“Paris is historical, dense, public-transit oriented. And yet, the cities share many of the same challenges for planners, such as economic development, infrastructure, gentrification and housing, diversity and segregation, public space and climate change,” said Storper, a French-American citizen and resident of both cities.

The double master’s program is geared toward students seeking to work internationally or to bring a global perspective to urban planning in their home countries. And the opportunity to study abroad and build a network of friends and colleagues from around the world will be particularly welcome after travel restrictions brought on by the COVID-19 pandemic are lifted.

What sets this program apart from other international exchange programs is that it grants two degrees in urban planning, accredited in the United States and Europe, in the time normally needed to earn just one.

Across the University of California system, only one other similar international partnership exists: a double executive MBA program offered by the UCLA Anderson School of Management and the National University of Singapore.

The alliance between UCLA Luskin Urban Planning and the Urban School dates back to 2016, with the launch of a quarter-long student exchange program. To build on that relationship, a team from UCLA Luskin, including Storper, Associate Dean Anastasia Loukaitou-Sideris and past Urban Planning Chair Vinit Mukhija, advocated for the double master’s program, which required approval from UCLA and the UC Office of the President.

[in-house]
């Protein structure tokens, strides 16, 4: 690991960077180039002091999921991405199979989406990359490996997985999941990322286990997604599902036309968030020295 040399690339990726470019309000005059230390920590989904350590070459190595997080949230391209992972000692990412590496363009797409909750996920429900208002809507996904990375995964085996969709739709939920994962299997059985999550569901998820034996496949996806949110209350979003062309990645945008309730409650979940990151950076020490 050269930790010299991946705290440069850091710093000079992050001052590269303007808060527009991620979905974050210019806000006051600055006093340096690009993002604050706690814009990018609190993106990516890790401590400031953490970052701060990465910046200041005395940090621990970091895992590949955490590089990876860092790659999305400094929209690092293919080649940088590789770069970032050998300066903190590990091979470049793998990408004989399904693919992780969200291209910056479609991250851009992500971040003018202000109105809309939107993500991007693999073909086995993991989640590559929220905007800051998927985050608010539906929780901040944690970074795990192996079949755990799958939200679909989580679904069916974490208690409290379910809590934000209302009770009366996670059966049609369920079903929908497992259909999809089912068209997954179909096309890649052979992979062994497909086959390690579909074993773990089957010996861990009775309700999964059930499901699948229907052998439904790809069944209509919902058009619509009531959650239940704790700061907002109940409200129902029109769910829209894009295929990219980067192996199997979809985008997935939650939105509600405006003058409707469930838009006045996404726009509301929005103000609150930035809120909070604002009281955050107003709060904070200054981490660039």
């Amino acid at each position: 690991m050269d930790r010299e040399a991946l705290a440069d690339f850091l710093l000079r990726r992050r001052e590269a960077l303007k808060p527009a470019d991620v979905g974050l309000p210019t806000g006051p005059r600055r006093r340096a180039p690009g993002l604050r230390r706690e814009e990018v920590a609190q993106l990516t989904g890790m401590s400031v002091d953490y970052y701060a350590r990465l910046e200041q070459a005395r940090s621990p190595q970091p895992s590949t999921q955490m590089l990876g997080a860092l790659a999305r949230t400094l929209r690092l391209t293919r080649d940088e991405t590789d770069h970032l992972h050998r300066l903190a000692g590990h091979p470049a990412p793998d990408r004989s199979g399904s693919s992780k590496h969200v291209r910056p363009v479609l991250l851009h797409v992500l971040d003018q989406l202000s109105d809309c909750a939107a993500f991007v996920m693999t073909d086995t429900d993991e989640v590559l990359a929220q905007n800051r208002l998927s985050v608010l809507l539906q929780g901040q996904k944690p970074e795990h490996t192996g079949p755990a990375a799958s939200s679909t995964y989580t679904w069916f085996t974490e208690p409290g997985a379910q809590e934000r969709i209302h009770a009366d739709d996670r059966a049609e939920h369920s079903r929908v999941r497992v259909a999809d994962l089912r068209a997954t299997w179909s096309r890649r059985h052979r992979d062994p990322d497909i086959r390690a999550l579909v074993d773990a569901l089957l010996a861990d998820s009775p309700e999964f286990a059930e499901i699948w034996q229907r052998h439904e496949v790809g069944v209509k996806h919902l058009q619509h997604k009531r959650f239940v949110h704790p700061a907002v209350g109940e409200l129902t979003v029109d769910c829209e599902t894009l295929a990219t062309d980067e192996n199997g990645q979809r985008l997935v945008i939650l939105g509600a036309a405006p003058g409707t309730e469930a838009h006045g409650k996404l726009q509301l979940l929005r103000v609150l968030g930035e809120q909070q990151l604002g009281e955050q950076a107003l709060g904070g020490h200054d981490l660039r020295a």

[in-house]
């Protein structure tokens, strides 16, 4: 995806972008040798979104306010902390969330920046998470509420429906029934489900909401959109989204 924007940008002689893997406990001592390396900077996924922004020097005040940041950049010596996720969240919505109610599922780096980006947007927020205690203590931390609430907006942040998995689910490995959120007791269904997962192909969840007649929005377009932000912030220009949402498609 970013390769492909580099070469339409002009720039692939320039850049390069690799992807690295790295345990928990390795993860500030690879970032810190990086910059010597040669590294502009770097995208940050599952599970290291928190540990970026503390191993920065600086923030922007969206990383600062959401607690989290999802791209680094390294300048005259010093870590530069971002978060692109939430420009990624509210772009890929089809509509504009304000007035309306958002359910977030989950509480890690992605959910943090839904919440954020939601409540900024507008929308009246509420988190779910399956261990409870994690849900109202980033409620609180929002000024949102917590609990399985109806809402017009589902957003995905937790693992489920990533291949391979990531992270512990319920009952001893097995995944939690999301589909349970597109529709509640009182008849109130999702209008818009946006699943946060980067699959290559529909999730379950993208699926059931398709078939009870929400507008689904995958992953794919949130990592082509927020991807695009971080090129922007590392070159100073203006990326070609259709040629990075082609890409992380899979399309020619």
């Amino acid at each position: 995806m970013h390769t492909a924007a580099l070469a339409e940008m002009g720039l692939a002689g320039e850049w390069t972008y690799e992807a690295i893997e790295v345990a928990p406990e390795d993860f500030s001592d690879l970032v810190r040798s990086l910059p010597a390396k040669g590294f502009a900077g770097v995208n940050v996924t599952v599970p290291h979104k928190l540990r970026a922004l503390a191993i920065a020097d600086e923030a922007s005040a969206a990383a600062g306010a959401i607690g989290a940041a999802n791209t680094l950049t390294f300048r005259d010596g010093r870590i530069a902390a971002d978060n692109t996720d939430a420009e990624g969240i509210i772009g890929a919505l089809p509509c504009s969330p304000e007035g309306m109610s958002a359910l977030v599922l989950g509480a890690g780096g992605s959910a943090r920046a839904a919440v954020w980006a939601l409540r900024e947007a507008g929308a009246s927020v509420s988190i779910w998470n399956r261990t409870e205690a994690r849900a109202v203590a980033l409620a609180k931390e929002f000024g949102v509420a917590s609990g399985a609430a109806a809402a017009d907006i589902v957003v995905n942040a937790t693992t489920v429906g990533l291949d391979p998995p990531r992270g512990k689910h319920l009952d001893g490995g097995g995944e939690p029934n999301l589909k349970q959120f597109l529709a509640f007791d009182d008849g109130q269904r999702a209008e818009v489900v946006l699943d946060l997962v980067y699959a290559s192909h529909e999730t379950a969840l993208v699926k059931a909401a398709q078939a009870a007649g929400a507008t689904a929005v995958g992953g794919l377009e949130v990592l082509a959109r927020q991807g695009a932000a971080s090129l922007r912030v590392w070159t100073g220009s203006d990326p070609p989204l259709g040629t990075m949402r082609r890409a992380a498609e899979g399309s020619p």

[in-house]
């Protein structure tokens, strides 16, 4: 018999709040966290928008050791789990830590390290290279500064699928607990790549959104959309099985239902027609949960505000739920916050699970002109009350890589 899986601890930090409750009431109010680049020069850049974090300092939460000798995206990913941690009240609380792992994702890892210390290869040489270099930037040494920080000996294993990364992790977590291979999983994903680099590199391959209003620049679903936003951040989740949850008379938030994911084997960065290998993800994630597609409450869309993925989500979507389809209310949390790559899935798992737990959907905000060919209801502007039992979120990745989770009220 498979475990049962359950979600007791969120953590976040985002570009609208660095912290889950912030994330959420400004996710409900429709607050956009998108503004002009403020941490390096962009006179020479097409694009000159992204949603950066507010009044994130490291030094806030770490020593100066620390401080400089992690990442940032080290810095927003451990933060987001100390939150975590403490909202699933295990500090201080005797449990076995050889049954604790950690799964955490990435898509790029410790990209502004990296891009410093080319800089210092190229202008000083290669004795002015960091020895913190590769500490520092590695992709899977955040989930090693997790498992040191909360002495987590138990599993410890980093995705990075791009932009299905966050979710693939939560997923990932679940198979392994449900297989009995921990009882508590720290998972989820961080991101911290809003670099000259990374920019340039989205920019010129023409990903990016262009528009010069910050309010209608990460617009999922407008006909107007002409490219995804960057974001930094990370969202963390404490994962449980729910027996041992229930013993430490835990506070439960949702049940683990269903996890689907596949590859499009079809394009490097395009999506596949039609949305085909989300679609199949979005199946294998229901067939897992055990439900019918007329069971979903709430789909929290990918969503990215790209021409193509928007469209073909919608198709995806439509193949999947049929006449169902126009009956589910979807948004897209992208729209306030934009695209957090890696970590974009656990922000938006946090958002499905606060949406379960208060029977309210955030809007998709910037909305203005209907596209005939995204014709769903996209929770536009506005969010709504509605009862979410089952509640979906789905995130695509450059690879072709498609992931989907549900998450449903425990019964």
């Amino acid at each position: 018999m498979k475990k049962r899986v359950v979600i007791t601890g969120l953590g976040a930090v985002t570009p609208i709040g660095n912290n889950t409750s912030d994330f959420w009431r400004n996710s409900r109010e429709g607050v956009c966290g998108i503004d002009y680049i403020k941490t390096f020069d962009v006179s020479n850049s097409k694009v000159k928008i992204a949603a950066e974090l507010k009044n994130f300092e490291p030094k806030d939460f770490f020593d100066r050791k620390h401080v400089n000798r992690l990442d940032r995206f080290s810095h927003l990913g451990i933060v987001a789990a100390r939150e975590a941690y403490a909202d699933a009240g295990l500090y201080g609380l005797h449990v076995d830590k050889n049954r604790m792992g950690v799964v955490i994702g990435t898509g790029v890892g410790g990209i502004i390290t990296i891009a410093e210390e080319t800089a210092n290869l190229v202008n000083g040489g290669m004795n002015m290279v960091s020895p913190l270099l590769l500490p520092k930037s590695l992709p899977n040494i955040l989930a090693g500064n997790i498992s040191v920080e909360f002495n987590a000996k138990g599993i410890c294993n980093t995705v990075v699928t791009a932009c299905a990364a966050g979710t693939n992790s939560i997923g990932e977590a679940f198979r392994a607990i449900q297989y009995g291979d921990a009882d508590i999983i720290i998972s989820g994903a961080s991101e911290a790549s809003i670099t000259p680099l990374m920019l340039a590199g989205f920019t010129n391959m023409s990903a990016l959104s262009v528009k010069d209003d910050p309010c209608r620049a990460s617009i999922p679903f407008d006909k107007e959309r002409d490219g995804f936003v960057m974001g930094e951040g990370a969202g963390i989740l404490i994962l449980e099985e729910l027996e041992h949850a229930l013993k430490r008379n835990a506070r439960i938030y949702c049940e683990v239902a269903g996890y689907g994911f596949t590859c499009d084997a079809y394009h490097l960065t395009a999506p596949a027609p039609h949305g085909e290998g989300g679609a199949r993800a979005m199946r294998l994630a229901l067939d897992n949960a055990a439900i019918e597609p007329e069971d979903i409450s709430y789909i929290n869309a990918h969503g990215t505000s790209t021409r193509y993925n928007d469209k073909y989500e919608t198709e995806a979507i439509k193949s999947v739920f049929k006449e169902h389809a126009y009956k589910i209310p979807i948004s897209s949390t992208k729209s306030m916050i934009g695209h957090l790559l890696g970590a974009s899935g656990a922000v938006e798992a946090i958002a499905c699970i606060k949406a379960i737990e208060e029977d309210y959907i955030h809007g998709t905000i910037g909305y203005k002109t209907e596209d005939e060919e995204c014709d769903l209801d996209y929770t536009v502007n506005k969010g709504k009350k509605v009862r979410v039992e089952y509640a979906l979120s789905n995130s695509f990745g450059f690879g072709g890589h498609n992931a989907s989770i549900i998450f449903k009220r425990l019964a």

By design, the program will be small and selective. The roughly 15 students accepted into each year’s cohort will complete coursework and internships integrating theory and scholarship with real professional experiences, preparing them for work in the public, private and nonprofit sectors in any region of the world.

Applications to join the program in fall of 2021 are due on January 31. More information is available on the UCLA Luskin website. 

“This program is a natural fit of two great universities and two great cities that are complementary in their differences,” Storper said. “There could not be a better two-city laboratory for learning how to become an urbanist today.”